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Article
August 6, 1997

Identification of Gulf War Syndrome: Methodological Issues and Medical Illnesses

Author Affiliations

University of Texas San Antonio April McVey Wilford Hall Medical Center Lackland Air Force Base, Tex

JAMA. 1997;278(5):384-385. doi:10.1001/jama.1997.03550050046022
Abstract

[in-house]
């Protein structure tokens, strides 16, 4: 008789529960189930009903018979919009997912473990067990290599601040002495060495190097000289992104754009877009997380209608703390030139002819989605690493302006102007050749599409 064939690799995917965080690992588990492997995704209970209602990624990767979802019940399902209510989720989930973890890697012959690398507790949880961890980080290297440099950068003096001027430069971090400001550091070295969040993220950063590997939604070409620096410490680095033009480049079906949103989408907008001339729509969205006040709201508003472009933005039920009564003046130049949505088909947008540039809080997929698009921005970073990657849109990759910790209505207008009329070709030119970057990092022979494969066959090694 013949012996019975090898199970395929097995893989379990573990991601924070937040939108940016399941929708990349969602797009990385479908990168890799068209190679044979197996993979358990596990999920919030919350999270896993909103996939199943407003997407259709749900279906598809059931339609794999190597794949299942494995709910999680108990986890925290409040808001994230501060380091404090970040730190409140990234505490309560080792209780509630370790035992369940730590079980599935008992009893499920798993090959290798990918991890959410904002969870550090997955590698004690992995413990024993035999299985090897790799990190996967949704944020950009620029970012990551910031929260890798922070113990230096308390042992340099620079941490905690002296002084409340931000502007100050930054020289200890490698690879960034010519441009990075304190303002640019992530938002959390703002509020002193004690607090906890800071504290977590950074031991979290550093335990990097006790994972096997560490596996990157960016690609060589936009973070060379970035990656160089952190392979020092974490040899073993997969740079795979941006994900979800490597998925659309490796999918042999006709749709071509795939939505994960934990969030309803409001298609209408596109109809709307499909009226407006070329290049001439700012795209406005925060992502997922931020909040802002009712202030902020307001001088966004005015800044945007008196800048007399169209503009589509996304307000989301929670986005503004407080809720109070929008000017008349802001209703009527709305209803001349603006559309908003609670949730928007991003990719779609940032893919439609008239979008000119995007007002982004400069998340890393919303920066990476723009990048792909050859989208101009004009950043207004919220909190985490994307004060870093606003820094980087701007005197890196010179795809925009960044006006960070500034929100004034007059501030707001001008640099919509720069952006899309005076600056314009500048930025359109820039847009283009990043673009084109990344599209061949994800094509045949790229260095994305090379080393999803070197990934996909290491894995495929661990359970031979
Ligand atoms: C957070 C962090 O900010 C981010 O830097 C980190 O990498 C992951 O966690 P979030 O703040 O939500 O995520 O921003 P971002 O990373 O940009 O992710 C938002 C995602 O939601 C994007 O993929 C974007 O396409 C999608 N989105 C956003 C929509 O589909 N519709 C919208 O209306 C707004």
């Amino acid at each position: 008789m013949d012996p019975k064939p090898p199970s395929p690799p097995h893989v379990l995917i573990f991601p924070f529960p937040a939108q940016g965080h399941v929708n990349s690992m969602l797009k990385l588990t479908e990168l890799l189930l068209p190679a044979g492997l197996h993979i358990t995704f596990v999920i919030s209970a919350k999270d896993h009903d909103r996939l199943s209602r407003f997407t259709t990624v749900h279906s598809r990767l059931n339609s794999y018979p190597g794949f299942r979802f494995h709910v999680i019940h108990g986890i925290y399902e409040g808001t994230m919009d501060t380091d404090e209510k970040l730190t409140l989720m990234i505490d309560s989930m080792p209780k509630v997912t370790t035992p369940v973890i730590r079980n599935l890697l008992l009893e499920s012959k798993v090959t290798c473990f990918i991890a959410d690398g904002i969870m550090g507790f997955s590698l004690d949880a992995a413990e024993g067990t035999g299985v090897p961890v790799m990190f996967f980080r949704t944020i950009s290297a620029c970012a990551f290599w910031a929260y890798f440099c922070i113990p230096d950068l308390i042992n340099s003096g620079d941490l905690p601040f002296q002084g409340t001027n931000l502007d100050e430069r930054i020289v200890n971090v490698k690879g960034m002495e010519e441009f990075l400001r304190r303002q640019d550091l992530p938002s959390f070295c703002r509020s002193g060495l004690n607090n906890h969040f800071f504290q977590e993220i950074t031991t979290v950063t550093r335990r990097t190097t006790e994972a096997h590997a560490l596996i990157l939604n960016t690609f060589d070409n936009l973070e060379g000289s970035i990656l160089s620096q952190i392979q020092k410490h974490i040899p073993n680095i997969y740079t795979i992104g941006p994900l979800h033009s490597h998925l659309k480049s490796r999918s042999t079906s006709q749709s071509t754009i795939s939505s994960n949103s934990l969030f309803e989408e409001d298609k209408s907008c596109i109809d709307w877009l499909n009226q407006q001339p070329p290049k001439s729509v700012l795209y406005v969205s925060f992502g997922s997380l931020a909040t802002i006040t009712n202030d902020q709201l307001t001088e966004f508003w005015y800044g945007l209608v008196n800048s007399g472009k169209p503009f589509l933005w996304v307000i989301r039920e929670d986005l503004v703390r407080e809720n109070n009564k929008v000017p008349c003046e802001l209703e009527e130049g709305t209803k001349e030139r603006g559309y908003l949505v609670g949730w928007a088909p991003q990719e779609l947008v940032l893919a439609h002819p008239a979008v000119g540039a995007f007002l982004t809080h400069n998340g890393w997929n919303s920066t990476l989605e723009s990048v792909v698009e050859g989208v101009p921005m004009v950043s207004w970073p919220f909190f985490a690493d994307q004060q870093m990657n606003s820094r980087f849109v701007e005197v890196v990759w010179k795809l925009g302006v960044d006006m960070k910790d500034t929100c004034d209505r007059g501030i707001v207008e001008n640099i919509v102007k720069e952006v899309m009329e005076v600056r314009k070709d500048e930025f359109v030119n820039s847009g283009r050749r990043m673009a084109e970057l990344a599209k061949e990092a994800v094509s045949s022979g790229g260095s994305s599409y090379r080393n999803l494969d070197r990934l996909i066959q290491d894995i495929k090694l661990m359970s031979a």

To the Editor.  —The conclusions of the articles by Dr Haley et al1,2 that purport to demonstrate at least 3 distinct Gulf War syndromes are supported by the examination of only 23 patients with self-reported symptoms and exposures. In contrast, studies by the Departments of Defense and Veteran Affairs were based on the evaluations of more than 70 000 veterans.3 We reported the extensive clinical, laboratory, neurophysiological, and histological evaluation (muscle biopsies) of 20 patients with the most severe neuromuscular symptoms and concluded there was no evidence to suggest a neuromuscular disorder unique to the Persian Gulf War or that our veterans' symptoms were related to toxic exposures.4Besides the limitations of their methods,5 there are problems with the neurophysiological data. Evoked potentials have a limited utility in evaluating patients with possible neurologic disorders. The major efficacy of evoked potentials is in looking for paraclinical evidence of demyelination, and

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